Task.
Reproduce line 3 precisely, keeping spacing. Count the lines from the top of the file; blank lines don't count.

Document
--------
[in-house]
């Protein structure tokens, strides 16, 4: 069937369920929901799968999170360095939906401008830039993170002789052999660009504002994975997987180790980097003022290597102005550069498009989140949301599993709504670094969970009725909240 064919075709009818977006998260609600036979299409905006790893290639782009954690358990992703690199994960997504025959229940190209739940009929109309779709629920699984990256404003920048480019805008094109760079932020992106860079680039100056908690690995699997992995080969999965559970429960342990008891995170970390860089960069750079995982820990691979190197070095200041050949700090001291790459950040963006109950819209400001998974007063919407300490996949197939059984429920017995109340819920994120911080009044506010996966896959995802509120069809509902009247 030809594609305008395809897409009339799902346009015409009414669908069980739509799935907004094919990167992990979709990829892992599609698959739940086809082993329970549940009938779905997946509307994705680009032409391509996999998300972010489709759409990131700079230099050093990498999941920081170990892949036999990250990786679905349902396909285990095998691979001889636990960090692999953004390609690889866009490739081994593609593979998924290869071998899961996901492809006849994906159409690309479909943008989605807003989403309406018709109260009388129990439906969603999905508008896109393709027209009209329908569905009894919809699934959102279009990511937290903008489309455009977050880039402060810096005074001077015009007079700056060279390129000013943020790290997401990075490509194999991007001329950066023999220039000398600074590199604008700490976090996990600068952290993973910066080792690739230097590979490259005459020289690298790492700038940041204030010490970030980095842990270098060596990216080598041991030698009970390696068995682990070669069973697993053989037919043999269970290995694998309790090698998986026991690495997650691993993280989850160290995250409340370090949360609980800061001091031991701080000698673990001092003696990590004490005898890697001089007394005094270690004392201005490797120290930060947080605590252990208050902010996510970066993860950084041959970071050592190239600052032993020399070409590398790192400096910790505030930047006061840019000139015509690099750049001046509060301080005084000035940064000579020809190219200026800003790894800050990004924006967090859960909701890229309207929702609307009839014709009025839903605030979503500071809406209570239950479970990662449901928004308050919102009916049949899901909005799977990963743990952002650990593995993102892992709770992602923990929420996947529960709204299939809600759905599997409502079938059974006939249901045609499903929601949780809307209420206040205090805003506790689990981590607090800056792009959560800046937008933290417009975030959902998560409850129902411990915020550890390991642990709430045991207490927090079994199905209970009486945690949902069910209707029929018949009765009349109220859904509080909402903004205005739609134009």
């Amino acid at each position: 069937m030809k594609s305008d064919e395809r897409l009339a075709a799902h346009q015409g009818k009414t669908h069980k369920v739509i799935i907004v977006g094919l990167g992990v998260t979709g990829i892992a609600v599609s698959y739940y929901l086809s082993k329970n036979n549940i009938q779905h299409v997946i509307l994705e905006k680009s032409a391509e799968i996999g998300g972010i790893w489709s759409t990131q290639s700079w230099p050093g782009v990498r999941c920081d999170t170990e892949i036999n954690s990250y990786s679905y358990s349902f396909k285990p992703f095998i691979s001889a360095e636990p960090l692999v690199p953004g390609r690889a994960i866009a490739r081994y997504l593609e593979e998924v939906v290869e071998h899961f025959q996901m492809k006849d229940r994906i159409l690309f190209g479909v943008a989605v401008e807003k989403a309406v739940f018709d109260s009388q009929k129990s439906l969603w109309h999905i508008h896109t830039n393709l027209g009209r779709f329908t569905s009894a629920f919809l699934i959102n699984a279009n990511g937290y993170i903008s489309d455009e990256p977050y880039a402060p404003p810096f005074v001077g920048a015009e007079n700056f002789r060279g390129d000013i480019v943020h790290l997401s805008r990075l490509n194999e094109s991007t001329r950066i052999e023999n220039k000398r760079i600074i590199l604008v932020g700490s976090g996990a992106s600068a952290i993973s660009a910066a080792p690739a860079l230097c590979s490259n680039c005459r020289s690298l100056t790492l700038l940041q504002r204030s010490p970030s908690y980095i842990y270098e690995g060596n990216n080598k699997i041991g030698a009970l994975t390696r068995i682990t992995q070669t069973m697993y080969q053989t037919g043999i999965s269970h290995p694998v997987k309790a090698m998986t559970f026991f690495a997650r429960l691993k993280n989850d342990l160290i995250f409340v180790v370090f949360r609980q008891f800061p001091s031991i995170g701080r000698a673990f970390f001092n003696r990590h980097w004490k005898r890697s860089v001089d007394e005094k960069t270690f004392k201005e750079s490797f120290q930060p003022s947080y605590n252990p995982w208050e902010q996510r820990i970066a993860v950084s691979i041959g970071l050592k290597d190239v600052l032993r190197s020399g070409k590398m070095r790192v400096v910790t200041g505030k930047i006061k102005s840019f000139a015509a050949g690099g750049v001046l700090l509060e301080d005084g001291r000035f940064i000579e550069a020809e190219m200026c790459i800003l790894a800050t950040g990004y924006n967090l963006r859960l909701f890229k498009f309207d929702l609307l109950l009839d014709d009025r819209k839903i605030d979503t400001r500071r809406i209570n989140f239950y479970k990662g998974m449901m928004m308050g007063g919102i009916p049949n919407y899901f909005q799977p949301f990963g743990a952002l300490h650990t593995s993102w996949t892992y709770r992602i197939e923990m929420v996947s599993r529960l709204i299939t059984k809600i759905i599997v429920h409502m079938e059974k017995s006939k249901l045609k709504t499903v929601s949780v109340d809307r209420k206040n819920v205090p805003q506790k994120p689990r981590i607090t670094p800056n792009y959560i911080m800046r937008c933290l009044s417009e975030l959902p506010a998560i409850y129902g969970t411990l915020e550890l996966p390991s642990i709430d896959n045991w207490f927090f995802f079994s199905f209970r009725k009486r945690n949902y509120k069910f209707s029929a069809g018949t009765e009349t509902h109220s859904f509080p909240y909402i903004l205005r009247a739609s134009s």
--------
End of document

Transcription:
């Amino acid at each position: 069937m030809k594609s305008d064919e395809r897409l009339a075709a799902h346009q015409g009818k009414t669908h069980k369920v739509i799935i907004v977006g094919l990167g992990v998260t979709g990829i892992a609600v599609s698959y739940y929901l086809s082993k329970n036979n549940i009938q779905h299409v997946i509307l994705e905006k680009s032409a391509e799968i996999g998300g972010i790893w489709s759409t990131q290639s700079w230099p050093g782009v990498r999941c920081d999170t170990e892949i036999n954690s990250y990786s679905y358990s349902f396909k285990p992703f095998i691979s001889a360095e636990p960090l692999v690199p953004g390609r690889a994960i866009a490739r081994y997504l593609e593979e998924v939906v290869e071998h899961f025959q996901m492809k006849d229940r994906i159409l690309f190209g479909v943008a989605v401008e807003k989403a309406v739940f018709d109260s009388q009929k129990s439906l969603w109309h999905i508008h896109t830039n393709l027209g009209r779709f329908t569905s009894a629920f919809l699934i959102n699984a279009n990511g937290y993170i903008s489309d455009e990256p977050y880039a402060p404003p810096f005074v001077g920048a015009e007079n700056f002789r060279g390129d000013i480019v943020h790290l997401s805008r990075l490509n194999e094109s991007t001329r950066i052999e023999n220039k000398r760079i600074i590199l604008v932020g700490s976090g996990a992106s600068a952290i993973s660009a910066a080792p690739a860079l230097c590979s490259n680039c005459r020289s690298l100056t790492l700038l940041q504002r204030s010490p970030s908690y980095i842990y270098e690995g060596n990216n080598k699997i041991g030698a009970l994975t390696r068995i682990t992995q070669t069973m697993y080969q053989t037919g043999i999965s269970h290995p694998v997987k309790a090698m998986t559970f026991f690495a997650r429960l691993k993280n989850d342990l160290i995250f409340v180790v370090f949360r609980q008891f800061p001091s031991i995170g701080r000698a673990f970390f001092n003696r990590h980097w004490k005898r890697s860089v001089d007394e005094k960069t270690f004392k201005e750079s490797f120290q930060p003022s947080y605590n252990p995982w208050e902010q996510r820990i970066a993860v950084s691979i041959g970071l050592k290597d190239v600052l032993r190197s020399g070409k590398m070095r790192v400096v910790t200041g505030k930047i006061k102005s840019f000139a015509a050949g690099g750049v001046l700090l509060e301080d005084g001291r000035f940064i000579e550069a020809e190219m200026c790459i800003l790894a800050t950040g990004y924006n967090l963006r859960l909701f890229k498009f309207d929702l609307l109950l009839d014709d009025r819209k839903i605030d979503t400001r500071r809406i209570n989140f239950y479970k990662g998974m449901m928004m308050g007063g919102i009916p049949n919407y899901f909005q799977p949301f990963g743990a952002l300490h650990t593995s993102w996949t892992y709770r992602i197939e923990m929420v996947s599993r529960l709204i299939t059984k809600i759905i599997v429920h409502m079938e059974k017995s006939k249901l045609k709504t499903v929601s949780v109340d809307r209420k206040n819920v205090p805003q506790k994120p689990r981590i607090t670094p800056n792009y959560i911080m800046r937008c933290l009044s417009e975030l959902p506010a998560i409850y129902g969970t411990l915020e550890l996966p390991s642990i709430d896959n045991w207490f927090f995802f079994s199905f209970r009725k009486r945690n949902y509120k069910f209707s029929a069809g018949t009765e009349t509902h109220s859904f509080p909240y909402i903004l205005r009247a739609s134009s």